Messed Up at Work? Here's What to Do | What to Do If You Messed Up at Work

Your heart is racing. You can’t believe you just messed up at work. You’re certain that the boss is about to barge into your office demanding your resignation.

Take a deep breath. We’ve all been there. Whether you hit “reply all” on your snarky response about the clients meant only for your trusted coworker or pressed “publish” on your weekly newsletter with an obvious typo in the headline, you aren’t the first person to make that mistake, and you won’t be the last.

Of course you’re mortified, and that’s good. It will encourage you to be more careful and circumspect next time around. But the best response isn’t hiding in your proverbial shell. Instead, own your mistake, work to correct it, learn to laugh about it and move on.

Here are five tips about how to fix your mistakes when you mess up at work so that you can turn that error into a positive learning experience and ultimately set yourself apart as a mature employee.

1. Own it and Solve It

Ok, so you’ve already hit “send” and that recall email option never works as well as it should. You’ve got to deal with the issue now. Don’t let it fester, and don’t wait for someone else to notice. You’ll prove that you’re conscientious by coming to your boss with the problem first.

However, don’t just present the problem to your boss or coworkers. Come with the solution as well.

For example, you could say “I’ve double booked the conference room today. Since Client A is here for a quicker follow-up meeting, let’s put them in the conference room right now. Since Client B hasn’t been here before, I’ll give them a tour of our office and stop to make everyone coffee, then set them up in my office. If we put two team members in each meeting, I’m sure we can cover both meetings easily.”

Once you’ve solved it, be sure to show appreciation to the coworkers who helped you out of the sticky situation by writing a thank you note, giving a small gift or by sharing your positive feedback with their supervisor. Showing your gratitude will illustrate your team mentality and help everyone to move on.

2. If Appropriate, Make a Joke

Depending on the type of mistake and your office environment, you can show your mettle by making a joke of the muck up. Send a quick follow up email that says “I used to think I’d use a time machine to go back to yesterday and play the winning lottery numbers. Now I know that I’d go back five minutes ago and never send that email. Please ignore it, and I’ll be sending a corrected follow up shortly.”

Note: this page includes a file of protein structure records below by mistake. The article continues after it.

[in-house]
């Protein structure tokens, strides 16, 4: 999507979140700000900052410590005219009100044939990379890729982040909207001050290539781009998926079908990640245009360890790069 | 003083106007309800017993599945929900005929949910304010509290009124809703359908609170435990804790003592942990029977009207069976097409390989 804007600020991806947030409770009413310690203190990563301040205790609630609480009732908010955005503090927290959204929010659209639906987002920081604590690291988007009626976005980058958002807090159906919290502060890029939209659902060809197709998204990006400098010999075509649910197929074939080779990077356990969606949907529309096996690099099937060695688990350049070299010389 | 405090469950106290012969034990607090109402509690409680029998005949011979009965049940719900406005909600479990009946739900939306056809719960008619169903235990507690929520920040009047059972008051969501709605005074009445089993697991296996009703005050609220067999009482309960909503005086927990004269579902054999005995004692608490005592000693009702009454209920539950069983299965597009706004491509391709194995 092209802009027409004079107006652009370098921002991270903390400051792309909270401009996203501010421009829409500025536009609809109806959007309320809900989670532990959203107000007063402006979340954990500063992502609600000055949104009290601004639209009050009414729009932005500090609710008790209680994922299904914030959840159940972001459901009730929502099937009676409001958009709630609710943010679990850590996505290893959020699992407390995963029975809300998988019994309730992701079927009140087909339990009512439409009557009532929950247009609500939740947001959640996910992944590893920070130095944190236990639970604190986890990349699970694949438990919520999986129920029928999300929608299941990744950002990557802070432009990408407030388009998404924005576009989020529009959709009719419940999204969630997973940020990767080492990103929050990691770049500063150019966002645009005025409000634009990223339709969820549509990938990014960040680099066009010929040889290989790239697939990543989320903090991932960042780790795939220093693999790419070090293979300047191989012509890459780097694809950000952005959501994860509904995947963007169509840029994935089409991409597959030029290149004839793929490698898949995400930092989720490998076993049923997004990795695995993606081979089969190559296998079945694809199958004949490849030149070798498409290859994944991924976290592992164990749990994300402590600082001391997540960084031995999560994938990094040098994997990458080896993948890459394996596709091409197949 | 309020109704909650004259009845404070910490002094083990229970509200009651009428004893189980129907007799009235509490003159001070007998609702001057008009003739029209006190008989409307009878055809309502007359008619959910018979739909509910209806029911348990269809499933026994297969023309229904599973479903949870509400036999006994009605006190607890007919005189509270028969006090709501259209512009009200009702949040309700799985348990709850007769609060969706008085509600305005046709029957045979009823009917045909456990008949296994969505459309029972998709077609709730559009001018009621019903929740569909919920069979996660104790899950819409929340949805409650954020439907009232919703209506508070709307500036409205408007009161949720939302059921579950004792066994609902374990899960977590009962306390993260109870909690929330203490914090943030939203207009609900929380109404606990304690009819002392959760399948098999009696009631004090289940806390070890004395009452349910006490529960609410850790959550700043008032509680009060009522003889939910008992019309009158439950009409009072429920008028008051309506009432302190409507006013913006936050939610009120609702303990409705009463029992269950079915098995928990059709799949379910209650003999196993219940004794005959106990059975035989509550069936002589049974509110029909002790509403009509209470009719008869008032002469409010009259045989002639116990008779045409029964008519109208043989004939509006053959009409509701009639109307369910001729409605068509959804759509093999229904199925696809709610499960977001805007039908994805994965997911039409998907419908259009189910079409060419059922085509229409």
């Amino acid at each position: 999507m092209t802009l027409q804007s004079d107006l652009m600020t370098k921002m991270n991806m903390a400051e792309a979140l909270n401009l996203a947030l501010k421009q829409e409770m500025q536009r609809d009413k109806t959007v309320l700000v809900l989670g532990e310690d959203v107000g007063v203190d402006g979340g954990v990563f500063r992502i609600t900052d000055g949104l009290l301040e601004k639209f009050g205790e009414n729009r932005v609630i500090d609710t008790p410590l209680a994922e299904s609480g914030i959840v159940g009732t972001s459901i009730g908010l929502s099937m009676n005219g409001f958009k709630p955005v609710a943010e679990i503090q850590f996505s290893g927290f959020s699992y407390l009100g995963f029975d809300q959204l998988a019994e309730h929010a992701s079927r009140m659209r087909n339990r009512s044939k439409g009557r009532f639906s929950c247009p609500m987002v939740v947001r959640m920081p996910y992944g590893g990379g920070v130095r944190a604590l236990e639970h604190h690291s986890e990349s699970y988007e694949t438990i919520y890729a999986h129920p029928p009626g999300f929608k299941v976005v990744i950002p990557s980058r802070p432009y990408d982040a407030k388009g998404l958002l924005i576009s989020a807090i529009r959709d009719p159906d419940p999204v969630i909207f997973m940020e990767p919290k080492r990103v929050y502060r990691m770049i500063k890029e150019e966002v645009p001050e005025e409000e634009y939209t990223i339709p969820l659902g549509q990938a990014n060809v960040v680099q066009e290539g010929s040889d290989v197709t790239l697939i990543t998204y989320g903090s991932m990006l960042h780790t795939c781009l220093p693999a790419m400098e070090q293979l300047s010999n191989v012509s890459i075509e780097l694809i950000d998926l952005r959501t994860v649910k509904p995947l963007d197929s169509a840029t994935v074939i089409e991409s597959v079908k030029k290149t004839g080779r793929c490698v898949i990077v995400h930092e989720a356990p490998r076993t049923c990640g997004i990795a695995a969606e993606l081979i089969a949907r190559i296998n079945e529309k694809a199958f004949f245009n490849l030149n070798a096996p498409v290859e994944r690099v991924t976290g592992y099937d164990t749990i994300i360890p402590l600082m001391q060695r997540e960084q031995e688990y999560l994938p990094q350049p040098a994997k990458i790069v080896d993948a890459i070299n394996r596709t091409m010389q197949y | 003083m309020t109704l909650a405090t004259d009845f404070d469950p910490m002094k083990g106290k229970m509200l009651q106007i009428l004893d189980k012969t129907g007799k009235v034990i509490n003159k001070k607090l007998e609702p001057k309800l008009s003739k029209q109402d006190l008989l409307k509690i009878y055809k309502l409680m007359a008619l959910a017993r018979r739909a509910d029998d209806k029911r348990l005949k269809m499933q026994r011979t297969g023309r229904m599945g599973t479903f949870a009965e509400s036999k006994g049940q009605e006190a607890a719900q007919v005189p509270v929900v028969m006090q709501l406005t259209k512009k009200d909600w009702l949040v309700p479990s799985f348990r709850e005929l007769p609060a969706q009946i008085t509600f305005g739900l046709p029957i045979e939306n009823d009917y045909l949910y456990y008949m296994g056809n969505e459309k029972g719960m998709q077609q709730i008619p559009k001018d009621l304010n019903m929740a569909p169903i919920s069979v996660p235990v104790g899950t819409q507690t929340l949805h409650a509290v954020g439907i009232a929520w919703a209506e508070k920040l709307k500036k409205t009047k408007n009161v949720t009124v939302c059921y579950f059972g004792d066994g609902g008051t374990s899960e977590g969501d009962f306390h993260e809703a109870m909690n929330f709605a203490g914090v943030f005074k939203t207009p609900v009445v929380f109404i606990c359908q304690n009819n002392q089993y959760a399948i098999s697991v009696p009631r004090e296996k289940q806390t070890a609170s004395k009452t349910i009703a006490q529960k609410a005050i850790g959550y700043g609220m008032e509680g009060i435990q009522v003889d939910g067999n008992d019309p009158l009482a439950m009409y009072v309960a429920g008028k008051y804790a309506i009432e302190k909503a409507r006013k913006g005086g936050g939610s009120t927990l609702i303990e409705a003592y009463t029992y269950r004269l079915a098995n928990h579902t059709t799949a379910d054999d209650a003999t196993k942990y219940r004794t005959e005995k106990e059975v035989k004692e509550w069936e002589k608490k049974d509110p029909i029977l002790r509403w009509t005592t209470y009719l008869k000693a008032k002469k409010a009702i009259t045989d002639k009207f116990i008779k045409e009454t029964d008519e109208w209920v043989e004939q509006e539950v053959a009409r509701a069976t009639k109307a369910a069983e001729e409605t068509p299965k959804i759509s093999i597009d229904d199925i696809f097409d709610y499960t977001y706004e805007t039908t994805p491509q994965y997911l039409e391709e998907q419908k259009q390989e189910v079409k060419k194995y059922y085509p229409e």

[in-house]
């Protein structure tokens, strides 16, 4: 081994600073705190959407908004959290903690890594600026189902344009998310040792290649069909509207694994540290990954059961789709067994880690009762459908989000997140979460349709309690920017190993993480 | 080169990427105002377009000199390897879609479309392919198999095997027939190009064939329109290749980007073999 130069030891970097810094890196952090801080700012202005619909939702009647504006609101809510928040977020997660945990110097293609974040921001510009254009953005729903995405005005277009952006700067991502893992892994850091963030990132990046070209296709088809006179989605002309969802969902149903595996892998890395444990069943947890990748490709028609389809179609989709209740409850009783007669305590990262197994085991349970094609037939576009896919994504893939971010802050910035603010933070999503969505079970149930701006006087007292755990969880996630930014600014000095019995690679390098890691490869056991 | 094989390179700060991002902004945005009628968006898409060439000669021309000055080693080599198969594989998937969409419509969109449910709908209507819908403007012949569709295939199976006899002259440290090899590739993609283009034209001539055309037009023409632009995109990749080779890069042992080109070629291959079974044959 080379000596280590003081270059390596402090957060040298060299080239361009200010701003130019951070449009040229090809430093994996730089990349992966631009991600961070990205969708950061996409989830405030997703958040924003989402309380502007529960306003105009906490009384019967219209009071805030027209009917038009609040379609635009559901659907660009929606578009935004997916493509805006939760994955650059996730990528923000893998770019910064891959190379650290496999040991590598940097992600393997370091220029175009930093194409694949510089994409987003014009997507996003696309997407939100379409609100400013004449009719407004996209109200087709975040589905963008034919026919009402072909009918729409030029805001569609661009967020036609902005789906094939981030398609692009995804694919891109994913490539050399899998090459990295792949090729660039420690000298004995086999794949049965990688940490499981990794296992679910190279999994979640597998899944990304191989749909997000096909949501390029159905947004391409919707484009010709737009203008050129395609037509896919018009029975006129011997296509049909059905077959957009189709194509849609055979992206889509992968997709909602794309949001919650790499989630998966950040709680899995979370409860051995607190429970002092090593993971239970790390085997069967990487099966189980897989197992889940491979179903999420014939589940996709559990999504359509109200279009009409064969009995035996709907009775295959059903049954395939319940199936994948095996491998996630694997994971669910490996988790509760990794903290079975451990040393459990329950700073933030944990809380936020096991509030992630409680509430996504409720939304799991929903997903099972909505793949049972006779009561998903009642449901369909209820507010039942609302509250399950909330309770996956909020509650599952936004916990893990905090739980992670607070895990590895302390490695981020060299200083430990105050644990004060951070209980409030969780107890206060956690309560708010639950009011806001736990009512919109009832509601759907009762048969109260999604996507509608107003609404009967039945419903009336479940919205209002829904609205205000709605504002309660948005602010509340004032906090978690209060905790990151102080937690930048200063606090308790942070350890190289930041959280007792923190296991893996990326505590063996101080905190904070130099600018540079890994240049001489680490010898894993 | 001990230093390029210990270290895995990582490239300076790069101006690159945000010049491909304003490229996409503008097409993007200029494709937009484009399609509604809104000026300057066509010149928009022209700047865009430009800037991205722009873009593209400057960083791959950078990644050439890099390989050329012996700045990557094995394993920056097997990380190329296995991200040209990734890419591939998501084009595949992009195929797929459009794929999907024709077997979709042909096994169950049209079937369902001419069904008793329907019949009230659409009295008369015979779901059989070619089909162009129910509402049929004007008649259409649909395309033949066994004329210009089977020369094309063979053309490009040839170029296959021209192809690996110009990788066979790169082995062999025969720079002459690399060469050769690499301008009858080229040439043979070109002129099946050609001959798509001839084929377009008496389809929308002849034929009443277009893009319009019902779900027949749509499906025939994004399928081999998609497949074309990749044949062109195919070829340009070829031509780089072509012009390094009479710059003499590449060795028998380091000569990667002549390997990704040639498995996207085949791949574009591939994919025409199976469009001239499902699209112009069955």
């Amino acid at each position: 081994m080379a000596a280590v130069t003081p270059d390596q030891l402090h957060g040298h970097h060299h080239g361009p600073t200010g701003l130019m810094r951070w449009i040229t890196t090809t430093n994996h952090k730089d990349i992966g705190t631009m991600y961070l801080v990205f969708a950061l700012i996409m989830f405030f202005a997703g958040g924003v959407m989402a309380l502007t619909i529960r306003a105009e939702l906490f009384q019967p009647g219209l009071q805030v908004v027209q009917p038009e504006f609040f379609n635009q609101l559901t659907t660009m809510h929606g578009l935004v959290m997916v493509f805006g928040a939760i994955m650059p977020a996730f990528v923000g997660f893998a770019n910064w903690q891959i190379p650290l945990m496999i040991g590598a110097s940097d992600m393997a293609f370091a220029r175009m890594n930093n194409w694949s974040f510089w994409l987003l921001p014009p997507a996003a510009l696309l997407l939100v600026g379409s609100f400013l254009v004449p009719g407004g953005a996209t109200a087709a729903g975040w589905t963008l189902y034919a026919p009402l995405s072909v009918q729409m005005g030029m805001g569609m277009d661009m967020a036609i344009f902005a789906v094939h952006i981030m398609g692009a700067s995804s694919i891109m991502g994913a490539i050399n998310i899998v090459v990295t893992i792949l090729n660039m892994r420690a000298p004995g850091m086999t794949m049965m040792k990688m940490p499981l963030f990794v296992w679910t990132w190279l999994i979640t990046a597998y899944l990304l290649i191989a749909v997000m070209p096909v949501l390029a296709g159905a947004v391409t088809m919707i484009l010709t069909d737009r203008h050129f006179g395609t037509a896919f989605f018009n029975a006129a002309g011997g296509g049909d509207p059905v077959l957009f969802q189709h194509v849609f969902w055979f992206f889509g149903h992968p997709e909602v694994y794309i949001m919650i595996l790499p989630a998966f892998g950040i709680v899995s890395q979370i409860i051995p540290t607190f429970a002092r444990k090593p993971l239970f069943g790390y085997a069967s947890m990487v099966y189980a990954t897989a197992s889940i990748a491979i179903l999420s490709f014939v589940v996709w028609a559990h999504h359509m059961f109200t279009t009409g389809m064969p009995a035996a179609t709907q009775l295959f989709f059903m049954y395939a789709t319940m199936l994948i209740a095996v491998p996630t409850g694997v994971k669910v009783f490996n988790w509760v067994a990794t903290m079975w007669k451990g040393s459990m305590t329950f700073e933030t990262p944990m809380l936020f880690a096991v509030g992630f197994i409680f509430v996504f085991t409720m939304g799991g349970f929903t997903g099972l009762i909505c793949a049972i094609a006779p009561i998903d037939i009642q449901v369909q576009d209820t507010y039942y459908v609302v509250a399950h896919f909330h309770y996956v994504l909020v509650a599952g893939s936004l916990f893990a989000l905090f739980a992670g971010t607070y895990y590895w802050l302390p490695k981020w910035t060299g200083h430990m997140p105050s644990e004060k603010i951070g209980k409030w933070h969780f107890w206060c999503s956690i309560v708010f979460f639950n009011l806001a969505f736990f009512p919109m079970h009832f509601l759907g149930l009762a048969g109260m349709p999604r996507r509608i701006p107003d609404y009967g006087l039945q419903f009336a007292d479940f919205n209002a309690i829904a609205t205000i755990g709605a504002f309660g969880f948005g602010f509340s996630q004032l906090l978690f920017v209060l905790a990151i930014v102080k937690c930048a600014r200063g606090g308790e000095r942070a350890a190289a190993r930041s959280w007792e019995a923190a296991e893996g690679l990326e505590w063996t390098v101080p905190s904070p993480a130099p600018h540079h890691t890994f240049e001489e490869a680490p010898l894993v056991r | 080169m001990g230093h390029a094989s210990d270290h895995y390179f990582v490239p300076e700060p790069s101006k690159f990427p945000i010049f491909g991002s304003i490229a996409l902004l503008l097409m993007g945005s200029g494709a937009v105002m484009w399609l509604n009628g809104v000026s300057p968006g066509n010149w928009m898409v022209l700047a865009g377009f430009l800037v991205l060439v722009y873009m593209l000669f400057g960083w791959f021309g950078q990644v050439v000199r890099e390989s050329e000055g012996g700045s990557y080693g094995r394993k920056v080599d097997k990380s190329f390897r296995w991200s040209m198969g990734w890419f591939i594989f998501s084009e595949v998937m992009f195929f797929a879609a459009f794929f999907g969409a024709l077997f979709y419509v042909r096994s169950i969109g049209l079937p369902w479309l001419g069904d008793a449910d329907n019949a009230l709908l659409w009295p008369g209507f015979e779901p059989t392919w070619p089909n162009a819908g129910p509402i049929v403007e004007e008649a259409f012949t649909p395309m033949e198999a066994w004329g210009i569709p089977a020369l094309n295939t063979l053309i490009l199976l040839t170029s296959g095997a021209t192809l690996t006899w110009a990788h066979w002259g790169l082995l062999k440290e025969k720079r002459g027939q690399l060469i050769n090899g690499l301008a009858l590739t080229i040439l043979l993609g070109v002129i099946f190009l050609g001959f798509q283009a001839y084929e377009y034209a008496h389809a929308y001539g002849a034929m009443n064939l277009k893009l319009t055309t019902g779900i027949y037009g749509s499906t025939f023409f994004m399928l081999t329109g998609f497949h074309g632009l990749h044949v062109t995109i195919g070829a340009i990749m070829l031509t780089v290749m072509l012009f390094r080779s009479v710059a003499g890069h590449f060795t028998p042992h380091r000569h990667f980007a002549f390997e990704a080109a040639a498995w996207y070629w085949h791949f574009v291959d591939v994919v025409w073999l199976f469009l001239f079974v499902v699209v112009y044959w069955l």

Of course, if you work in a straight-laced office or if the screw up was massive, humor isn’t appropriate. In that case, joking around will seem dismissive, so judge your audience wisely. Another no-no is joking before the problem is solved, which might make you seem flippant or unapologetic. So solve the problem first, and laugh about it later.

3. Put a Plan in Place so it Doesn’t Happen Again

One-off mistakes happen to all of us. But make the same mistake a couple of times, and it becomes a pattern — one that might end up harming your career opportunities or show up on your annual review.

Ask yourself, “Why did this happen and how can I stop it from happening again?” Work to address those root causes. Sure, you don’t want to relive your mistake, but that is the only way to grow from it.

If you were guilty of a spelling faux pas, for example, you can set up Outlook so that it won’t send any message containing a spelling error without your approval. If you blew a deadline, place the next deadline date in the header of project documents and calendar, with reminders set to warn you of the impending cutoff date. You can tell your boss about the safeguards you put in place to ensure them that you’re capable of learning from mistakes and moving on.

With the speed of the modern workplace on overdrive and reports indicating that about half of workers have unrealistic goals for projects, even if you haven’t made a mistake yet, the stage is set for over-worked and stressed out employees to falter.

Think proactively about safeguards you can put in place now to account for common areas of anxiety and pressure. For example, if you’ve caught yourself making the same writing mistakes in early drafts, write out a brief style guide and tape it to your desk. That way, you can easily reference those tips and avoid mistakes before they happen.

4. Work to Erase the Mistake with Coworkers and Supervisors

The best way to put your mistake behind you is to keep on killing it at your job. After seeing your habitual stellar performance, your office mates will remember your team-first attitude and professional consistency more than they remember that one mistake you had a few weeks back.

So use your mistake as motivation to re-commit to professional excellence. Don’t let a good mistake get wasted. It could be an unexpected turning point for your career.

5. Forgive Yourself and Move On

Perhaps the hardest thing to do is forgive ourselves and move on. If you continue to berate yourself, your confidence and work will suffer. Ensure that this mistake was a one-off error by addressing it in the moment and then moving on, without reliving the mistake every day. Be kind to yourself and you’ll reap professional and personal rewards.

No matter your field of expertise, if there is one thing all professionals have in common, it’s that we’ve made mistakes at work. The difference makers are those who can learn from those blunders, solve them and move on to become even more successful.

What was your most embarrassing workplace mistake? Share your office mishaps and how you fixed them by commenting below. For more workplace advice and resources for growing your career, subscribe to the Punched Clocks newsletter.

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Sarah Landrum is the founder of Punched Clocks.

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